This is the first meeting of the Joint Replacement Surgeons Council of India, and I hope to continue to organize these meetings regularly. These events are funded primarily by the Vattikuti Foundation. We prefer destination meetings to avoid distractions. We also encourage evidence-based discussions at these meetings.


If you look at our report card for the da Vinci program in India, we have trained total of 309 surgeons, in different specialties.


The Foundation runs a very popular robotic surgery Fellowship program in India. By now, we have funded training for about fifty Fellows, who are currently holding positions as independent da Vinci surgeons in India and in the United States. The Fellows are selected from all over India on the basis of merit for a one-year Vattikuti Fellowship at accredited training centers. We advertise through our website and through print and social media. In the most recent selection, we selected seven Fellows out of 108 applicants.


There is also one International Fellowship at the Vattikuti Urology Institute, and two Fellowships for training in advanced robotic surgery at the Roswell Park Comprehensive Cancer Center in Buffalo, New York.


We also award traveling Scholarships, to facilitate the participation of young surgeons for meetings such as this. In this audience we have selected 10 such traveling scholars. These young surgeons now have an opportunity to be face to face with the best in the field.


Our website is very informative and vibrant. You could find all about the Foundation and its programs on our website. I would request you to please visit it soon.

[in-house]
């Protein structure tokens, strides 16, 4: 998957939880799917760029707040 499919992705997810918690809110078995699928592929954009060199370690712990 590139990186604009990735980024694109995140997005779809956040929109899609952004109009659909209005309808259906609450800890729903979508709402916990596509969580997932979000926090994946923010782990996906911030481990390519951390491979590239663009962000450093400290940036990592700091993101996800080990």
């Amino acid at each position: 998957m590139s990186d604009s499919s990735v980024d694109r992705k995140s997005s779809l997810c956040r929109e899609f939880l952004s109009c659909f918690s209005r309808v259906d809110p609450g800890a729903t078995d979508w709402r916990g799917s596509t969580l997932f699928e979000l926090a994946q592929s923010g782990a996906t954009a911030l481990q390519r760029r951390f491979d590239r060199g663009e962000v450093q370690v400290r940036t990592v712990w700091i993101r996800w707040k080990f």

As a rule, the Foundation doesn’t support any capital expenditures; we don’t give any money for equipment or buildings. We try to invest our resources very judiciously, in order to grow human resources.


Thank you very much. Once again, I thank you for coming here, and look forward to interact with you frequently, during various scientific programs to be organized in times to come under the aegis of the Joint Replacement Surgeons Council of India.


For more information, please email: JRSI@vattikutifoundation.com

JRSI Meeting testimonials - May 28th, 2019

The meeting of the Joint Replacement Surgeons Council of India on May 25th hosted some of India's to joint replacement surgeons, and featured several Indian surgeons, plus American Surgeon Dr. Thomas Coon, who delivered the Keynote.

Here is what the guests have to say:

Dr Harnam S Madan
"I would like to thank you for giving me the opportunity to attend the academic feast and gain the knowledge of robotics and navigation in THA and TKR. The MAKO from Stryker indeed has a great future in India. I wish to reiterate my immense desire to learn this advanced technology as an edge to the conventional orthopaedics."

Dr. Kanagasarathy Kanagasarathy
"It was a wonderful programme (JRSI) at New Delhi, India. (I) happened to meet the pioneers in Joint Replacement Surgery and had good networking with them. I feel privileged to get the scholarship for such a meeting and looking forward to more such meetings."

Dr. Mohan Thadi
"Thanks Dr. Bhandari for the opportunities. Interesting possibilities ahead. I like the scope of Partial Knee and will seriously take it up."